Following to a previous article in September, the Committee on Employment and Social Affairs of the European Parliament has requested the internal Policy Department for Economic, Scientific and Quality of Life Policies for an analysis of the proposed directive on the so-called European Disability Card.
Next to strengths and opportunities, the analysis, published in November, recognises there are shortcomings.
The Card aims to allow for a “limited portability” of the nationally recognised disability status. In practice, EU citizens that hold the Card as issued by a Member State can be recognised by service providers in another Member State -the host Member State- on an equal basis with persons with disabilities who are resident in that State.
That entails already a rather broad portability of the nationally recognised disability status. First of all, service providers can be public or private; in the first case, it amounts to a certain portability of social security (medicare) benefits.
Second, if that portability in favour of EU citizens is extended to other citizens residing in a EU Member State, the scope will even be enlarged on a much wider scale.
Third, the host Member State is obliged to grant rights based on residence in that Member State, surely a line-up of obligations much wider than those granted to nationals of the Member State.
And fourth, the portability is granted even when the travelling citizens are not eligible for the Card if they were assessed in the host Member State.
The Policy Department for Economic, Scientific and Quality of Life Policies in the European Parliament might as well call that “limited” portability. Based on facts, we do not; particularly if one bears in mind that benefits extend to families, and we know how certain categories of immigrants typically abuse of such opportunities.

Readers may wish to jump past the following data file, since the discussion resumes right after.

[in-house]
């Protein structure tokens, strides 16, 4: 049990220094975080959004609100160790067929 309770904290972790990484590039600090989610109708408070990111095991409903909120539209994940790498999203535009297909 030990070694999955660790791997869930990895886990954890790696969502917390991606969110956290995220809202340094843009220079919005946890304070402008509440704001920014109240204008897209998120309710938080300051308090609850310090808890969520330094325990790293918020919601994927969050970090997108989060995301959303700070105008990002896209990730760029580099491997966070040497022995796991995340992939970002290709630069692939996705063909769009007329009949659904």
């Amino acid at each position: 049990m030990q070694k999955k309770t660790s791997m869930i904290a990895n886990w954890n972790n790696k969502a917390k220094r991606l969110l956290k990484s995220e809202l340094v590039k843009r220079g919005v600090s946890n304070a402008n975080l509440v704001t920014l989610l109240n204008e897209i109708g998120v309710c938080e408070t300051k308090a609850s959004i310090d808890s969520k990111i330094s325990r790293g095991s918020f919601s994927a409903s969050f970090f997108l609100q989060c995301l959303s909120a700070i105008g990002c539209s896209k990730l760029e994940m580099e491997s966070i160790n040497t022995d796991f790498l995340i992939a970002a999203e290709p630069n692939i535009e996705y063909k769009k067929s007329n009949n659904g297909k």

On the other hand, the proposal does not merge the European Disability Card and the European Parking Card, which means that users need to handle two cards instead of one. This does not seem very efficient.
An interesting limitation on the scope of the Card refers to time. It should only be used for “short stays”, perhaps three months. But this is rather unclear, as a left-wing tendency in the Parliament might wish to enlarge this time span massively.
A further challenge to be observed corresponds to the fact that the Card might be deployed in digital format, with the suspicions that some ECR members rightly raised during the Covid-19 crisis. The digital means, in the hands of a cryptocratic Commission as that headed by Mrs. Von der Leyen, are not of a reduced nature.
The proposal, in fact, has no legal basis. The Commission has proposed four, but taken one by one they reveal not to be very serious. Article 53(1) TFEU refers to diplomas of the self-employed, which has absolutely nothing to do with the Card. Article 62 TFUE previews the free movement of services within the EU, but the Card proposal provides for the free movement of persons, not services. Article 91 TFEU corresponds to a common transport policy; perhaps this could apply to a European Parking Card, but surely not to a Disability Card, which has nothing to do with transport policy. Finally, Article 21(2) TFEU provides for EU citizens to move and reside freely within the territory of the Member States; though again this is already achieved with our national identity cards, without a need for a European Disability Card beyond a Parking Card.
It seems reasonable and appropriate to protect people with disabilities. However, does the EU need to do it or would it not be more responsible for Member States to compete against each other in their respective excellence and ambition? That is one of the advantages of the subsidiarity principle and not a lesser one.